Marijuana Gets Man High Court Hearing in California

Hippies, stoners, thugs, liberals - no matter how you label them, some believe that marijuana-smokers make up a significant minority of the American population. And, especially in the eleven states where marijuana has been legalized for medical purposes, none of the traditional labels assigned to pot-smokers applies.

Consider the case of Gary Ross, a 45-year old ex-Air Force member who lives in California. According to reports from the Associated Press, Ross injured his back in 1983, while in the Air Force. Since then, he reportedly faced continual back pain from the injury until 1999, when his doctor recommended smoking marijuana as a means of relief.

Sources report that Ross found true pain relief with marijuana, and has continued using it for medical purposes.

So what's the problem? Even though California law has allowed patients with doctor recommendations to smoke marijuana since 1996, federal law prohibits all use, production, and possession of the drug. This can cause serious conflicts.

When Ross started a job with RagingWire, Inc. as a computer technician, he was reportedly required to take a drug test. Confident that he would test positive for THC, the active compound in marijuana, Ross reportedly submitted a letter from his doctor along with his results.

Eight days after he began working, Ross was fired.

Apparently, despite the medical reasons for Ross's positive drug test, RagingWire acted in accordance with federal law rather than the law of the state. Ross then sued his employer for discrimination under California's Fair Employment and Housing Act (FEHA), which does not allow employers to discriminate against workers based on disabilities.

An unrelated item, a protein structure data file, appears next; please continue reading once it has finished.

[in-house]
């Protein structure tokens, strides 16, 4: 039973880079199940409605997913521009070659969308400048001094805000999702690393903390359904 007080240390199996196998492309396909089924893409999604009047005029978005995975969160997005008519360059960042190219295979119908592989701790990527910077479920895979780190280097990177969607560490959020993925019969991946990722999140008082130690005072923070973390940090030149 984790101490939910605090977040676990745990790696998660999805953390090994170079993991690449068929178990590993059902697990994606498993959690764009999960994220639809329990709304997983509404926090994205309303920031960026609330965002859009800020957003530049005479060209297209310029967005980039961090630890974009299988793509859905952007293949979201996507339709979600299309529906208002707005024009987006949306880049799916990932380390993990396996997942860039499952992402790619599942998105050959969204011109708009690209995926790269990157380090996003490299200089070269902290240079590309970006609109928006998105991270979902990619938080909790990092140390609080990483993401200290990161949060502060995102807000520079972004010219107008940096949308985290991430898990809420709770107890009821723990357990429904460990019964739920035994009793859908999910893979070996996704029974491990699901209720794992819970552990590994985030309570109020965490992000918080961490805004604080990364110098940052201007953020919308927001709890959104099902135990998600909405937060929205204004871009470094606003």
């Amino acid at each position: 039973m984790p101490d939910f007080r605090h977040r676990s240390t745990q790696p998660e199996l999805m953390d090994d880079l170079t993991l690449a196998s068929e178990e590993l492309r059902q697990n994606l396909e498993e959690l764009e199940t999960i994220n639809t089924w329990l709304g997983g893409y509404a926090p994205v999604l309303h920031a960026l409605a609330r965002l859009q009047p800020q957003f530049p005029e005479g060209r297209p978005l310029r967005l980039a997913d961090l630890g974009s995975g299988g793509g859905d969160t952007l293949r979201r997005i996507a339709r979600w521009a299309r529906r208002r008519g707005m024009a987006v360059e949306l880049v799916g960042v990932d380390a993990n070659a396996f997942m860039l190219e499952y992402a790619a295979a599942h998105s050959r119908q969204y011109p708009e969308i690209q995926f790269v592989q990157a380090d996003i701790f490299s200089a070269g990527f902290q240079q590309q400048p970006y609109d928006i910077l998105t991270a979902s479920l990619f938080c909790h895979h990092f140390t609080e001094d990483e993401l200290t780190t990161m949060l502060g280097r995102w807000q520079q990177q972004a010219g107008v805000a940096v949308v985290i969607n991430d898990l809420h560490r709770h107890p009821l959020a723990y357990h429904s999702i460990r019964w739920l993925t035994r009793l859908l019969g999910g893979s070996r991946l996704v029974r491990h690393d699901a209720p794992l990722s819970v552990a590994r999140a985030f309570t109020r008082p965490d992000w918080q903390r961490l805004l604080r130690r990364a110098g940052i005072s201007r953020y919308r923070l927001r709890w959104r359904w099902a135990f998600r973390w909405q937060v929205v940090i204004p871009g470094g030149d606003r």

Since Ross's injury is a disability, he contends, any action taken because of his treatment of that injury violates his rights. But so far, he hasn't had much luck.

Two lower courts in California have reportedly ruled in favor of RagingWire, upholding the company's decision to fire Ross based on his violation of federal law. Now, the case has landed at the California Supreme Court. And the clock's ticking.

The state Supreme Court has 90 days to decide whether or not Ross's termination was legal, a decision that could have a significant legal impact.

Reports indicate that the nonprofit Americans for Safe Access, an organization dedicated to the legalization of marijuana, has received hundreds of complaints like Ross's in the past two years. In the ten other states where pot is used for medical purposes, similar legal issues are beginning to come to light.

Some of the issues involved in the case include:

  • State law only allows doctors to "recommend," not "prescribe" marijuana; therefore pot may not enjoy the same protections as prescribed painkillers.
  • Employers could face liability for accidents that occurred because workers were high, and could risk various penalties.
  • Federal law does not explicitly preempt state law; that is, federal anti-marijuana law does not out-right declare that employers should adhere to its standards and not those of the state.

Many medical and nonprofit organizations on both sides of the debate are filing friend-of-the-court documents with California's high court. The next three months should prove very interesting for Gary Ross and others whose jobs-and physical comfort-depend on the use of marijuana.


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